Parshat Vayigash Vol.10 No.16

Date of issue: 11 Tevet 5761 -- January 6, 2001

This week's issue has been sponsored
by the Kampler-Marans family
in honor of Judah's Bar Mitzvah.
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This week's issue has also been sponsored
by the Kagedan family
in honor of Nechemya's Bar Mitzvah.

How to sponsor

This week's featured writers:

Rabbi Hershel Solnica
David Gertler
Jonathan Weinstein
Binyamin Kagedan
Rabbi Howard Jachter
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*Taking Medicine on Shabbat - Part II*
Halacha of the Week
Food For Thought
-by *David Gertler*

Intellectual Honesty
by Rabbi Hershel Solnica

Parshat Vayigash is the climax of the story of Yosef as Yosef reveals himself to his brothers. It is not simply the playing out of a soap opera, but rather a profound Mussar Haskel, eternal ethical message, that should strike us deeply.

"And Yosef said to his brothers: 'I am Yosef, is my father still alive?'" (45:3). The Seforno notes Yehuda's inconsistency. Yosef knew that Yaakov was still alive (Yaish Lanu Av Zaken, 44:20); however, he derisively points at Yehuda and says, Ee Efshar Shelo Mait Midaagato Ailai, "How is it possible that you did not worry about father's health when you sold me?"

The Yalkut Shimoni (45:154) says: Amar Rav Shimon Ben Elazar Oy Lanu Miyom Hadin...Yosef Ketano Shel Shevatim Haya Velo Yachlu Echav Laanot Oto...Kisheyavo hakadosh Baruch Hu Veyochiach Lanu...Al Achat Cama Vecama, "Rav Shimon ben Elazar says, 'Woe to us on the day of judgment...Yosef was the youngest of the tribes, and the brothers could not respond to him...when Hashem comes to rebuke us, how much more so [will we not be able to answer]?!'"

The Seforno and the Yalkut Shemoni ought to scare us to tears when we think of our intellectual dishonesty. How can we preach Derech Eretz when we practice so little of it? How do we expect our young ones to speak decently and cleanly when we abuse, curse, and lack Shemirat Halashon? How do we expect our children to pray with respect when we go to Shul and talk to our friends about the Mets and the stock market instead of talking to Hashem? How do we expect the new generation to respect the Torah, the Shul, or Taharat Hamishpacha when we are simply indulgees in lip service? Oy Lanu, "Woe is to us." The day of judgment is not necessarily the end of our lives; perhaps it can refer to the middle of our lives when we see the foolishness of our hypocrisy.

Let the story of Yosef not simply be the text of a Broadway musical, but the framework of how we should live our lives, teach our young ones, and be role models for all of Klal Yisrael. Vayinashek Lechol Echav Vayevk...Veacharei Chein Dibro Echav Ito, "And Yosef kissed all of his brothers, and he wept...and afterward his brothers spoke to him" (45:15).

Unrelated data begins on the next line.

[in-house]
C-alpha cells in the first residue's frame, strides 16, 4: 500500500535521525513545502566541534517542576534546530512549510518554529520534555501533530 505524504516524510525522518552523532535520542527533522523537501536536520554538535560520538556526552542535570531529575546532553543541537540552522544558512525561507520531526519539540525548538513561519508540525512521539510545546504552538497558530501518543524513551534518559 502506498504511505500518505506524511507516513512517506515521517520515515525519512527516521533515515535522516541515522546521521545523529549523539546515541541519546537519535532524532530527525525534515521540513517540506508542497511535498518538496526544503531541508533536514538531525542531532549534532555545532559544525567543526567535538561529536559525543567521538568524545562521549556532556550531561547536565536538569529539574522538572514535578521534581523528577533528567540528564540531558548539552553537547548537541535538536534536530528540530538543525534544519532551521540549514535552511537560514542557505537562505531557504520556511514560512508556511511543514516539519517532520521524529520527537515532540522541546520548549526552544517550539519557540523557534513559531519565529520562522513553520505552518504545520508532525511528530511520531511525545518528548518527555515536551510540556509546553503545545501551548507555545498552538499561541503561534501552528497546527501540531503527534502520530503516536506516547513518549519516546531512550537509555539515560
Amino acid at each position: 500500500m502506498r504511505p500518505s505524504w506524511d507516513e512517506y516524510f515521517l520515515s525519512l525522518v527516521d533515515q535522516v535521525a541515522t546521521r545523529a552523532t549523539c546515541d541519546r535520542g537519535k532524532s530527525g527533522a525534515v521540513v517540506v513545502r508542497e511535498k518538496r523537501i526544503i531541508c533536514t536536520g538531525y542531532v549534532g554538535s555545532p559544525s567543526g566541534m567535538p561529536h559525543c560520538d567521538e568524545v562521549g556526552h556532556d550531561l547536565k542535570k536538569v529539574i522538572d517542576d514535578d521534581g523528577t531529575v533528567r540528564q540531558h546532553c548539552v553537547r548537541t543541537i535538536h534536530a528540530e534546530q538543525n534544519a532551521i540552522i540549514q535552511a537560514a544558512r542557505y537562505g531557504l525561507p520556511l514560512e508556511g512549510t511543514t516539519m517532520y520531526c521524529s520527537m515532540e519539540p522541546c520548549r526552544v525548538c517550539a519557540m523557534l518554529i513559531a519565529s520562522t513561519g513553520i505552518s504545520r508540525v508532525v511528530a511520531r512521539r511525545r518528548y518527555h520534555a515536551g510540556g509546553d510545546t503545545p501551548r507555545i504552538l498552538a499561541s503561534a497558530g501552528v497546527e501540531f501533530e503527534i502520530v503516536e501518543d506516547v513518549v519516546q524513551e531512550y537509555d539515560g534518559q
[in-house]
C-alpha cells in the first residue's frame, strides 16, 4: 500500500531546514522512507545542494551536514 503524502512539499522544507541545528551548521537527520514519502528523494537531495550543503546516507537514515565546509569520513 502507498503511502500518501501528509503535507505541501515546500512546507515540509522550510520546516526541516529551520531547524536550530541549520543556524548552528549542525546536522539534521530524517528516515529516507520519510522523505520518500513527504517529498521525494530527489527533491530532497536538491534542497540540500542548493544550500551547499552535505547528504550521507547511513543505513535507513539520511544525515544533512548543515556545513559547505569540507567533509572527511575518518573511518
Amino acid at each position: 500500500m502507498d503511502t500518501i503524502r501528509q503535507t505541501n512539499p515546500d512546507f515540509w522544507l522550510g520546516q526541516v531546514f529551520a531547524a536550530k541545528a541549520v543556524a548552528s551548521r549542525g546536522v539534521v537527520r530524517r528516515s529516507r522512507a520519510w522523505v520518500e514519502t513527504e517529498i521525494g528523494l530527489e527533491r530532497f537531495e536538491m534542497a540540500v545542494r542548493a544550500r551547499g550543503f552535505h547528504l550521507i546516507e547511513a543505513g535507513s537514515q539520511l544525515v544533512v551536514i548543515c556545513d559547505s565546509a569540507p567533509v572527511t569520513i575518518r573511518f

It is time to show love to all and weep for our errors, and then the dialogue will begin and we can rightly expect redemption.

Shame, Shame
by David Gertler

Velo Yachlu Echav Laanot Oto Ki Nivhalu Mipanav, "And his brothers could not answer him, for they were disconcerted before him" (45:3).

Rashi comments that the brothers were disconcerted due to the shame they felt for selling Yosef. Rav Moshe Feinstein adds that they were only ashamed of selling Yosef now that he caught them, but they were not ashamed of the act beforehand.

The Torah Temima cites the Gemara in Chagiga (4b), which states that R' Eliezer cried when he read our verse: "If the rebuke of man is so powerful that they [the brothers] are ashamed and at a loss for words, how much more powerful must be the rebuke of Hashem!" The Chida comments that Bilam, the Navi of the Goyim, was not even able to stomach the rebuke of his donkey! He adds that Yosef did not actually say any words of rebuke: he just let his brothers know who he was, and that was enough to shake them. Just think - Hashem knows every hidden detail of everyone's life.

Tehillim 50:21 says, Ochiach Ve'erca Le'einecha, "I will reprove you and set the cause before your eyes." The Chida expounds on the Rama's commentary on this Pasuk, saying that this expresses a profound Chiddush: Oy Lanu Miyom Hatochacha Af Bli Din, "Woe is to us on the day of rebuke and reproof even if it does not include strict judgment!"

We often try to avoid problems instead of solving them. We are afraid of getting caught, not of doing something for someone else, or of doing something we should not have done that adversely impacted another individual. When this happens, we try to avoid the person involved. We forget that instead of being afraid of the person (or Hashem), we should be fearful of the act itself. We should not think, "I am only in trouble if I get caught." When one does the wrong thing, the shame of the act itself should cause him to admit and repent.